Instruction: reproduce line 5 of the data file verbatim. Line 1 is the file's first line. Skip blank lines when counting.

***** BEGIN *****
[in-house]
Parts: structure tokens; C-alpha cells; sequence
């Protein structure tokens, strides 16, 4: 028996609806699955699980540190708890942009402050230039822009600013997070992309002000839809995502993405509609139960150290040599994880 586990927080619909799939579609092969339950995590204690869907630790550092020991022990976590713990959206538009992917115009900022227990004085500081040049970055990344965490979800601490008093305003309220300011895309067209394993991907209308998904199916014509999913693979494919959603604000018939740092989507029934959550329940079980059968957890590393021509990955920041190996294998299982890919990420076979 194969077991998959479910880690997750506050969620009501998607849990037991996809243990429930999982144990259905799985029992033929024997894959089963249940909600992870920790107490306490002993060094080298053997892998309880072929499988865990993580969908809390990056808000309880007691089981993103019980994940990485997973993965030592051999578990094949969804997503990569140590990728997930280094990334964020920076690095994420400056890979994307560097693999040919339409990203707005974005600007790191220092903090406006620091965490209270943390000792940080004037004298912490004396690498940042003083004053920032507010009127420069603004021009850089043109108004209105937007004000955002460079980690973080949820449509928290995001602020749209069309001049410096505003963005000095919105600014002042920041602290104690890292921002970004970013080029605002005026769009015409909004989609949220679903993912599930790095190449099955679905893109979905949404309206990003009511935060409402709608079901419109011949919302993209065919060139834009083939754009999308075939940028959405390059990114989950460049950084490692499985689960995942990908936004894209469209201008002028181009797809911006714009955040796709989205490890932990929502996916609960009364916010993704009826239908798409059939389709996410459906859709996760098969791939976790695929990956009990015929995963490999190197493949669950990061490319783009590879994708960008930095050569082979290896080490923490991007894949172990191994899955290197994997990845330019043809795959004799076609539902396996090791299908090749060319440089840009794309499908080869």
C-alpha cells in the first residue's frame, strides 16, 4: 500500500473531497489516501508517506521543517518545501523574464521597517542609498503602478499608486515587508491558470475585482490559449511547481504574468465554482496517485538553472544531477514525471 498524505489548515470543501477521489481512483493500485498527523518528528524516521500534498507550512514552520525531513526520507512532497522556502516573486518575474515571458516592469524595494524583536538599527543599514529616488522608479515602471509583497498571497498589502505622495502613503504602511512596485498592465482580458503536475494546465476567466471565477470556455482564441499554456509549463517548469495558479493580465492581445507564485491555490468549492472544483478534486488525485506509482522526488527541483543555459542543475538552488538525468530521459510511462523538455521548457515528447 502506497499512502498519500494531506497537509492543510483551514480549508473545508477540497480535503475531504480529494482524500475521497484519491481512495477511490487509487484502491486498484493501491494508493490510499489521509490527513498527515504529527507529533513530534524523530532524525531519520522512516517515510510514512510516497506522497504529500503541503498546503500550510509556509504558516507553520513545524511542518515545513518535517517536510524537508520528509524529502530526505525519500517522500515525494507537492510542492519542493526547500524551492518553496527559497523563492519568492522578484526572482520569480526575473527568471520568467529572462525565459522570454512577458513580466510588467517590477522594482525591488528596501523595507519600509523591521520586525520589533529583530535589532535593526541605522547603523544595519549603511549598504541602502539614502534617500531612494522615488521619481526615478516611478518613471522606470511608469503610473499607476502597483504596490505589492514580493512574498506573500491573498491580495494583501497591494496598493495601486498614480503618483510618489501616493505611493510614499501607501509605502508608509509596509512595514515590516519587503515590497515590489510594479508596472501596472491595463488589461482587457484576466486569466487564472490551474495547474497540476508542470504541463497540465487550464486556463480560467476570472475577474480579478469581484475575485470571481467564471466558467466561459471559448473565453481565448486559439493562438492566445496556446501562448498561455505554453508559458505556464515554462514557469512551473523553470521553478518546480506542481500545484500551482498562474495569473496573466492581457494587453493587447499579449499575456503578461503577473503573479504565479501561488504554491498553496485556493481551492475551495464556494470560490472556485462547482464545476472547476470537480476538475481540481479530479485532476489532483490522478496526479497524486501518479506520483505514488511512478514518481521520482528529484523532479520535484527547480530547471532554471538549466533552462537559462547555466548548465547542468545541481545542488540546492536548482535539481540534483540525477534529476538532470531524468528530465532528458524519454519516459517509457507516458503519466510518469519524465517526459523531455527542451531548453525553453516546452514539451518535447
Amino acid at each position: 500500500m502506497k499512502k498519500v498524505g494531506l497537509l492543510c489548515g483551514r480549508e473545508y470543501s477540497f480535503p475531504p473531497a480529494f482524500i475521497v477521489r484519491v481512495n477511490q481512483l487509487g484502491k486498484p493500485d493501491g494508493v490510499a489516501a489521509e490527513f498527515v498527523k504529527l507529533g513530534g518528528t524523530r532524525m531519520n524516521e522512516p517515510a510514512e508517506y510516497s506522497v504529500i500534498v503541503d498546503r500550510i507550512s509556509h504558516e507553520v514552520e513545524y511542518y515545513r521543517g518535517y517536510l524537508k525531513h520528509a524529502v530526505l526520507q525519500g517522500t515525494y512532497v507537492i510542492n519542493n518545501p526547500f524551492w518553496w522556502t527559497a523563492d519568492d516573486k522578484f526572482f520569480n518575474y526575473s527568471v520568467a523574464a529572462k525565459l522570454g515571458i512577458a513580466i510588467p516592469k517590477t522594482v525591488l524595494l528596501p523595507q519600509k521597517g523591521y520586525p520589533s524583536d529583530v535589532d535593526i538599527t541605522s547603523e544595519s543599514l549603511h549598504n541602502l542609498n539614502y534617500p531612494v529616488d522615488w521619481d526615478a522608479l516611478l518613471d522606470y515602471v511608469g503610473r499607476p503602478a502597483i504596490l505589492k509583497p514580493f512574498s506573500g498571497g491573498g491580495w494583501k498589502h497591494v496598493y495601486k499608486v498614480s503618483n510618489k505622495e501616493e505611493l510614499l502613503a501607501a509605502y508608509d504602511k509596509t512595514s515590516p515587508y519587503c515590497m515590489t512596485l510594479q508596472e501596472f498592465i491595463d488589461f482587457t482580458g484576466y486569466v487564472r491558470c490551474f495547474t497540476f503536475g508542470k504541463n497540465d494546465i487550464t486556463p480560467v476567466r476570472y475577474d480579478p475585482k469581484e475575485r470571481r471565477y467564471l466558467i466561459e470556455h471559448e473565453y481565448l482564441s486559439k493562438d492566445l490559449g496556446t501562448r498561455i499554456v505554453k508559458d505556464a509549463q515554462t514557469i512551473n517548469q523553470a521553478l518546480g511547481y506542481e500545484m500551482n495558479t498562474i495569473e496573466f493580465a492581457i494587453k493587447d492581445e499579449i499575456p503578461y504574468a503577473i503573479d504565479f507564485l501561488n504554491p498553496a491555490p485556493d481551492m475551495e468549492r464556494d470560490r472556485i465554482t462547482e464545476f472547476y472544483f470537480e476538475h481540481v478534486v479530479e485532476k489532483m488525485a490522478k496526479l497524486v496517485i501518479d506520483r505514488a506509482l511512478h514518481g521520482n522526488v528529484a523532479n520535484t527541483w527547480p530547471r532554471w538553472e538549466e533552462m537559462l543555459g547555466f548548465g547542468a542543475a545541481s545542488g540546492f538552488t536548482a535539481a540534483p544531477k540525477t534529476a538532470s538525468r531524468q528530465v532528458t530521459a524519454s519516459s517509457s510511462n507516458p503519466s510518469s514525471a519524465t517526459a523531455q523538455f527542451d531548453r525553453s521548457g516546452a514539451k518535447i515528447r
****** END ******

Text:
Amino acid at each position: 500500500m502506497k499512502k498519500v498524505g494531506l497537509l492543510c489548515g483551514r480549508e473545508y470543501s477540497f480535503p475531504p473531497a480529494f482524500i475521497v477521489r484519491v481512495n477511490q481512483l487509487g484502491k486498484p493500485d493501491g494508493v490510499a489516501a489521509e490527513f498527515v498527523k504529527l507529533g513530534g518528528t524523530r532524525m531519520n524516521e522512516p517515510a510514512e508517506y510516497s506522497v504529500i500534498v503541503d498546503r500550510i507550512s509556509h504558516e507553520v514552520e513545524y511542518y515545513r521543517g518535517y517536510l524537508k525531513h520528509a524529502v530526505l526520507q525519500g517522500t515525494y512532497v507537492i510542492n519542493n518545501p526547500f524551492w518553496w522556502t527559497a523563492d519568492d516573486k522578484f526572482f520569480n518575474y526575473s527568471v520568467a523574464a529572462k525565459l522570454g515571458i512577458a513580466i510588467p516592469k517590477t522594482v525591488l524595494l528596501p523595507q519600509k521597517g523591521y520586525p520589533s524583536d529583530v535589532d535593526i538599527t541605522s547603523e544595519s543599514l549603511h549598504n541602502l542609498n539614502y534617500p531612494v529616488d522615488w521619481d526615478a522608479l516611478l518613471d522606470y515602471v511608469g503610473r499607476p503602478a502597483i504596490l505589492k509583497p514580493f512574498s506573500g498571497g491573498g491580495w494583501k498589502h497591494v496598493y495601486k499608486v498614480s503618483n510618489k505622495e501616493e505611493l510614499l502613503a501607501a509605502y508608509d504602511k509596509t512595514s515590516p515587508y519587503c515590497m515590489t512596485l510594479q508596472e501596472f498592465i491595463d488589461f482587457t482580458g484576466y486569466v487564472r491558470c490551474f495547474t497540476f503536475g508542470k504541463n497540465d494546465i487550464t486556463p480560467v476567466r476570472y475577474d480579478p475585482k469581484e475575485r470571481r471565477y467564471l466558467i466561459e470556455h471559448e473565453y481565448l482564441s486559439k493562438d492566445l490559449g496556446t501562448r498561455i499554456v505554453k508559458d505556464a509549463q515554462t514557469i512551473n517548469q523553470a521553478l518546480g511547481y506542481e500545484m500551482n495558479t498562474i495569473e496573466f493580465a492581457i494587453k493587447d492581445e499579449i499575456p503578461y504574468a503577473i503573479d504565479f507564485l501561488n504554491p498553496a491555490p485556493d481551492m475551495e468549492r464556494d470560490r472556485i465554482t462547482e464545476f472547476y472544483f470537480e476538475h481540481v478534486v479530479e485532476k489532483m488525485a490522478k496526479l497524486v496517485i501518479d506520483r505514488a506509482l511512478h514518481g521520482n522526488v528529484a523532479n520535484t527541483w527547480p530547471r532554471w538553472e538549466e533552462m537559462l543555459g547555466f548548465g547542468a542543475a545541481s545542488g540546492f538552488t536548482a535539481a540534483p544531477k540525477t534529476a538532470s538525468r531524468q528530465v532528458t530521459a524519454s519516459s517509457s510511462n507516458p503519466s510518469s514525471a519524465t517526459a523531455q523538455f527542451d531548453r525553453s521548457g516546452a514539451k518535447i515528447r